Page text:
There are Two things we should take from this situation.  First, if Jon Brion is in town, go to the show, I don’t care where it is or who you are.  Second, stop half assing things.  Some important person at one point, said something kind of like “do the best you can with what you have where you are, and if it doesnt work out eat a grilled cheese and watch American Pickers”  I believe that’s a direct quote.  But come on kids, stop looking for the easy way to create something.

There are a billion iPhone apps that can let you fart out some good sounds, but that doesnt mean what you create with those sounds will be any good.  Put the time in.  Spend the money.  If you have less of one, invest more of the other.  That’s my theory, someone back me up.

Nels Cline and Marc Ribot


I believe there was once a famous showtune written in the golden age of song, in which the chorus was “Don’t Believe The Hype”  which is a brilliant statement.  These days when the hype often overshadows the event itself, we must all be weary.

Last week, it was announced Nels Cline and Marc Ribot would play as a duo at Le Poisson Rouge in the West Village.  Thats like Picasso and Da Vinci getting together to do a little fingerpainting.  That’s like Steve Jobs and Eric Tarn getting together to build and internet.  The comparisons could go on and on.  Its no secret that I hold both of these musicians in high regard.  If you added Smokey Hormel to the mix, you would have the 3 greatest living guitar players.  So its no secret that I was quite excited to attend.

By complete coincidence, whilst strolling through the west village last weekend, Nels Cline appeared in front of me.  Caught off guard, i just said “Hey Nels!”  I guess when you see someone fairly often, they feel so familiar that a greeting is necessary.  Being the lovely fellow he is, he stopped and chatted with us for a bit, saying he had no idea what he and Ribot would play, which felt like a recipe for some fantastic guitar dueling.

When seeing either of these players on their own, you expect some fireworks.  And it inevitably happens.  Ribot could be playing a solo acoustic performance, but you know there will be that moment where he launches into orbit.  With Nels, its just his thing, he can’t help but be a highly evolved space alien, who carries a brain evaporating space gun with him at all times.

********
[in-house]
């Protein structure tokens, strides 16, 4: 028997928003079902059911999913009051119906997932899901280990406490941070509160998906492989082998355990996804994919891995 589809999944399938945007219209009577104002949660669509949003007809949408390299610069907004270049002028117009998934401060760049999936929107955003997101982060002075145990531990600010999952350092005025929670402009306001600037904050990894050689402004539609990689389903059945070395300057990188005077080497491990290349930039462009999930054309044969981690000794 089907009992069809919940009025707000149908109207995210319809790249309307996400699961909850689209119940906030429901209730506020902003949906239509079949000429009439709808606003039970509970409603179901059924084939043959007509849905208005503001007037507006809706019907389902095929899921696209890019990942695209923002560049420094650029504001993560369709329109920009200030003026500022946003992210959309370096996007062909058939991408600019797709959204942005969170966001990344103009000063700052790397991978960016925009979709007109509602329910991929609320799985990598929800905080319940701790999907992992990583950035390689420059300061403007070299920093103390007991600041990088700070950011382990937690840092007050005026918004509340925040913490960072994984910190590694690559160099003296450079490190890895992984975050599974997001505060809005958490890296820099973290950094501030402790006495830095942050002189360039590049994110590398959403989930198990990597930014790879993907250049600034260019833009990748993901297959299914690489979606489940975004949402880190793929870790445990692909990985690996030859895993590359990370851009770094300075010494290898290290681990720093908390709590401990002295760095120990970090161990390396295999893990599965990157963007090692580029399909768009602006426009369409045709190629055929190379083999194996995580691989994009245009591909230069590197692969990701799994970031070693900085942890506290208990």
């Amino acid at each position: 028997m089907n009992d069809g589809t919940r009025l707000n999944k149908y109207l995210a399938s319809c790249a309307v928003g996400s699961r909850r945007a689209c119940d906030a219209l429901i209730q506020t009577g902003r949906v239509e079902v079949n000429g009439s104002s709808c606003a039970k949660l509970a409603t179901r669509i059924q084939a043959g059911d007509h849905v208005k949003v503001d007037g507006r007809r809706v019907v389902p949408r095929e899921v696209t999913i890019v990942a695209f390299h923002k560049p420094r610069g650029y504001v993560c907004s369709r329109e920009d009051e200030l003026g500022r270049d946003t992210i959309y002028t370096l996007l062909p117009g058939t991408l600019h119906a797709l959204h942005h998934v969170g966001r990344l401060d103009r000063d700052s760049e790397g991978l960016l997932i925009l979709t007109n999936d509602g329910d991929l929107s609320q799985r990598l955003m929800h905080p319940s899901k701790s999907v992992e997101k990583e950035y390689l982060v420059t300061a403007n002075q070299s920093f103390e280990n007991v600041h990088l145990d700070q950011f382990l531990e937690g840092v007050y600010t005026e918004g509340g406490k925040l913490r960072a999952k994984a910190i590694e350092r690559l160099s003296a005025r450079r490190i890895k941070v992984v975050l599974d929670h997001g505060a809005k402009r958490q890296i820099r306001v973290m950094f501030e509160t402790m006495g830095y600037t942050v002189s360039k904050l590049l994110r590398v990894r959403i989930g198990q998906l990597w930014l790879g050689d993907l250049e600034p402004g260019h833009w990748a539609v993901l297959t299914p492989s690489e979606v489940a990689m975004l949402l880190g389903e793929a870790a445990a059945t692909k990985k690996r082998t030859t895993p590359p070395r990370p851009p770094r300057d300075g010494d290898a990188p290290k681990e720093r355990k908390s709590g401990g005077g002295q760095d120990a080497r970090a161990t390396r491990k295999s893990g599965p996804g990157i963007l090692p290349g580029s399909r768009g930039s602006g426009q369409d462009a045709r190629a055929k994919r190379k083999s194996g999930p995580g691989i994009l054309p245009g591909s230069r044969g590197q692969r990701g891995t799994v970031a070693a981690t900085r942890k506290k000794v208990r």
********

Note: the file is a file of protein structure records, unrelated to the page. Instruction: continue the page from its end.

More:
The set started out very mellow, Nels on a Dobro, Ribot on an old Gibson acoustic.  The first few songs were spent feeling out some territory.  Very melodic, slightly haunting.  No shredding solos. Further into the set, Nels moved to lap steel, ribot played what sounded like a baritone electric, and things got crazy.

In this setting, with no additional instruments, no rehearsal, you can really see the true character of each musician.  Yes, they played a lot of notes, but no toes were stepped on.  It was not just shred for the sake of shred.  It was a conversation, all very tasteful.  Sure, the conversation was about things mere mortals such as us will never be capable of understanding, but a tasteful conversation nonetheless.  The lap steel portion bordered on country, spooky and western sounding.

The evening’s explosion came, as expected, when each musician moved to their most familiar instrument.  Nels to a Jazzmaster, and Ribot to what I think was an ES-125.  Their voice was immediately recognizable.  Ribot with the clangy edge to all his notes, and nels with a pure and focused tone, even when covered in all sorts of distortion.

In the end, it wasn’t a pissing match of epic proportion, or a chops display.  Really, none of us should have expected something like that from musicians of this caliber.  Lets hope somehow this was recorded, or leads to more collaborations like it.  On the other hand, the selfish elitist in me hopes this was a one off, so in 30 years, I can look back and say “yep, I was totally there, young child who now plays all music on a futuristic tablet like device, people used to play wooden boxes with strings on them!”